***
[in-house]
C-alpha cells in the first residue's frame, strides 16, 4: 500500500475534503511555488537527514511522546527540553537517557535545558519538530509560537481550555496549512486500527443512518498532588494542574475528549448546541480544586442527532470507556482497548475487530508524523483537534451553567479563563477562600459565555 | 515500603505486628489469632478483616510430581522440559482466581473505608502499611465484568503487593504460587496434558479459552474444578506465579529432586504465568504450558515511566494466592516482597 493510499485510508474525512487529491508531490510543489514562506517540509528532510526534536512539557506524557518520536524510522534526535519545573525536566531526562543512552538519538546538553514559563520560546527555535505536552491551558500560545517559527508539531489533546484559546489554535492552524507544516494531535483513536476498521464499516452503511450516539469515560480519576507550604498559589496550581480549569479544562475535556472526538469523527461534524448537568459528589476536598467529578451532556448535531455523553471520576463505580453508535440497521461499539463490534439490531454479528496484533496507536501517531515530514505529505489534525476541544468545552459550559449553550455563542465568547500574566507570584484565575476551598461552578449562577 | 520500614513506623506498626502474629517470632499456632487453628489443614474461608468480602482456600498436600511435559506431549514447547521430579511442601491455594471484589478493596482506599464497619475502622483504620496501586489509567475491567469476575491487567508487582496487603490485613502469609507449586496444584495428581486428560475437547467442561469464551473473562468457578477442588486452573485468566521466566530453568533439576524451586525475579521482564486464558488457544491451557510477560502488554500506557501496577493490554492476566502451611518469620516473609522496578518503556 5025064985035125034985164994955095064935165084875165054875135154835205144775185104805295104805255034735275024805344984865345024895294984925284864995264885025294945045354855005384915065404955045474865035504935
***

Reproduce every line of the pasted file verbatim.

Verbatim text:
[in-house]
C-alpha cells in the first residue's frame, strides 16, 4: 500500500475534503511555488537527514511522546527540553537517557535545558519538530509560537481550555496549512486500527443512518498532588494542574475528549448546541480544586442527532470507556482497548475487530508524523483537534451553567479563563477562600459565555 | 515500603505486628489469632478483616510430581522440559482466581473505608502499611465484568503487593504460587496434558479459552474444578506465579529432586504465568504450558515511566494466592516482597 493510499485510508474525512487529491508531490510543489514562506517540509528532510526534536512539557506524557518520536524510522534526535519545573525536566531526562543512552538519538546538553514559563520560546527555535505536552491551558500560545517559527508539531489533546484559546489554535492552524507544516494531535483513536476498521464499516452503511450516539469515560480519576507550604498559589496550581480549569479544562475535556472526538469523527461534524448537568459528589476536598467529578451532556448535531455523553471520576463505580453508535440497521461499539463490534439490531454479528496484533496507536501517531515530514505529505489534525476541544468545552459550559449553550455563542465568547500574566507570584484565575476551598461552578449562577 | 520500614513506623506498626502474629517470632499456632487453628489443614474461608468480602482456600498436600511435559506431549514447547521430579511442601491455594471484589478493596482506599464497619475502622483504620496501586489509567475491567469476575491487567508487582496487603490485613502469609507449586496444584495428581486428560475437547467442561469464551473473562468457578477442588486452573485468566521466566530453568533439576524451586525475579521482564486464558488457544491451557510477560502488554500506557501496577493490554492476566502451611518469620516473609522496578518503556 5025064985035125034985164994955095064935165084875165054875135154835205144775185104805295104805255034735275024805344984865345024895294984925284864995264885025294945045354855005384915065404955045474865035504935